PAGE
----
Weekend Film Recommendation: Only God Forgives

The director of this week’s movie recommendation, Nicolas Winding Refn, once conceded to a nonplussed audience at Cannes that this was the kind of film people would either love or virulently detest—but like the film or not, it’s indelibly memorable. It’s his 2013 thriller set in Bangkok, Only God Forgives.

Ryan Gosling plays Julian, the drug-running heir apparent to a Muay Thai boxing club that operates as a front for the family’s narcotics business. His older brother Billy is a violent pervert who, at the end of one of his depraved excursions, is caught by the police red-handed next to the corpse of a young prostitute he has brutally beaten.

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Enter a mysterious police officer named Lt. Chang, played by Vithaya Pansringarm. Chang is an emotionless arbiter of a strange—and decidedly not legal—justice. He offers the victim’s father the opportunity to exact merciless retribution upon Billy’s body of the very kind that Billy visited on the daughter. But Chang charges the fee of severing the father’s arm in return.

Now that Julian succeeds to become second-in-line to the illegal empire owned by his mother Crystal (played by Kristin Scott Thomas), she demands that he prove himself to her by exacting revenge on all those associated with Billy’s death. Thus continues a long sequence of revenges and duels that punctuate the film: in exchange for taking the prostitute’s life, Billy must die; in exchange for taking Billy’s life, the father must die; in exchange for taking the father’s life, Julian…

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Weighing all these lives in the balance, deliberating on whom to bestow mercy, is Chang. Dispelling any ambiguity about the film’s title, Winding Refn reputedly whispered in Pansringarm’s ear before each shoot “You are God.” Chang is mesmerizing as villain-cum-deus ex machina. He is not scrawny, certainly, but he is slight. He is unflinchingly blank, even when torturing witnesses for information. He requires neither sleep nor food, despite spending all day perfecting his swordcraft and all night scraping the dregs of society off his boot. And, although he may not appear as such, he can swiftly dispatch even the most trained pugilist with expert skill. He’s petrifying.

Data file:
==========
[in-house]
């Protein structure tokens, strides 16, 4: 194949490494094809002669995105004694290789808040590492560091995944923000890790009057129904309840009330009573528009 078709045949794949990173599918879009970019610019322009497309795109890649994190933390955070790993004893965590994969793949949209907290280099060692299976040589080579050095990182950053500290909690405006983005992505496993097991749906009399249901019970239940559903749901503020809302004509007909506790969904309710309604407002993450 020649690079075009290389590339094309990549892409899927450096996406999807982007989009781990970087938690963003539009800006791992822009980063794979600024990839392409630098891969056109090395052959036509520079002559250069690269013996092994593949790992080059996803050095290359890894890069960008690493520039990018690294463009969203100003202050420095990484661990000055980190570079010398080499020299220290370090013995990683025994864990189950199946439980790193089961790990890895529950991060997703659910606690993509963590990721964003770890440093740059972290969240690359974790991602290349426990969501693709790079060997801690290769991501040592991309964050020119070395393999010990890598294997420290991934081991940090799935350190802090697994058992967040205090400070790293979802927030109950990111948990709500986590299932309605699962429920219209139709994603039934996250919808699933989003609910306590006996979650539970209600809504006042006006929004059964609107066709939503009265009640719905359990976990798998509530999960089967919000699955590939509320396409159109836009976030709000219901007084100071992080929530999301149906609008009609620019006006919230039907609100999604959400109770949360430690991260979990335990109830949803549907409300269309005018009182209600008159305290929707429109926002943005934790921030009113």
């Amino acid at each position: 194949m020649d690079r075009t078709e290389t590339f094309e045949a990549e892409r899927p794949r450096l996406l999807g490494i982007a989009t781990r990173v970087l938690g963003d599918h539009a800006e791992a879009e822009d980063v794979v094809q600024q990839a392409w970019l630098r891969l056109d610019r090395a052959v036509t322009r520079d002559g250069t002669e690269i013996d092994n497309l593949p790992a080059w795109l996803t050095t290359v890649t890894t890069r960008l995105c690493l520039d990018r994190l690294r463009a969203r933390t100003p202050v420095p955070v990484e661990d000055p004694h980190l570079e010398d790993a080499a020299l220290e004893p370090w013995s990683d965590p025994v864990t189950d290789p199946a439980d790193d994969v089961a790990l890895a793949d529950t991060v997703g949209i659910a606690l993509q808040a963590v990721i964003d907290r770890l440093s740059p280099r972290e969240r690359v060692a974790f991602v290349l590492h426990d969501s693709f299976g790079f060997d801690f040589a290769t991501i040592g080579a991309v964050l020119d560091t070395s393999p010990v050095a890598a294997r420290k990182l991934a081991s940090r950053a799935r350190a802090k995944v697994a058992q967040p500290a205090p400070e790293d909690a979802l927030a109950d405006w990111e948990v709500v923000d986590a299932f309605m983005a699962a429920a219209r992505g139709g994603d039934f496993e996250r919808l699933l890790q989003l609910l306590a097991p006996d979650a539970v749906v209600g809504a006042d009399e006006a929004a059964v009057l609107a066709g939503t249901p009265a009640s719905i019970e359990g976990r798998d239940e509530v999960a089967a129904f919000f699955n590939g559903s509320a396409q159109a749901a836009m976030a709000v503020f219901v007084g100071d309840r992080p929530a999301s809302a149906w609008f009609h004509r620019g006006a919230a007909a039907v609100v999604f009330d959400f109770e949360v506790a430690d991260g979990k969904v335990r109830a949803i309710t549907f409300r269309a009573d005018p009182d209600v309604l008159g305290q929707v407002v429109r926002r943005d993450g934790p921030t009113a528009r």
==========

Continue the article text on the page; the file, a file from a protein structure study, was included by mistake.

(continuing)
The real triumph of Only God Forgives is Kristin Scott Thomas’ performance as Julian’s mother Crystal. If one of the Real Housewives of Somewhere and Such had earned an advanced degree in sadism, she’d look and act like Crystal: her meretricious fashion sense is as startling as her language, which she uses to dismantle or manipulate all around her. It’s Crystal’s world, folks, and we should just consider ourselves lucky to be living in it.

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Which is why Julian dares not even question when Crystal demands he kill those responsible for his brother’s death. With only 17 lines of dialogue, Julian’s character is relatively hard to make out, but it’s apparent that he isn’t a feckless man; rather, his mother’s hold on him is one of such total and complete manipulation that he acquiesces to even her most emasculating and sadistic displays. Those familiar with Drive (2011), the previous collaboration between Winding Refn and Gosling, will be used to the lingering shots of Gosling’s beautiful, is-he-about-to-cry facial expression in the immediate moments before a viscerally violent outburst. All of this makes Julian’s character rather difficult to place.

Which means that between Pansringarm’s inscrutable moral code, Crystal’s fiery and wanton scheming, and Julian’s odd quietude, Only God Forgives is certainly not a strong character-driven film. It also is painfully slow at points, even for a movie as short as this (running at only 89 minutes). It is, however, an exciting experience. The frankly amazing use of color, superb soundtrack, and slick production values make for the same kind of sensational combination that made Manhunter (reviewed here) so electrifyingly engaging, and it’s a theatricality that I’ve praised in one of Winding Refn’s earlier works, Bronson. Like that film, Only God Forgives showcases a director trying something new on for style, and while it doesn’t always work, you’re glad they tried.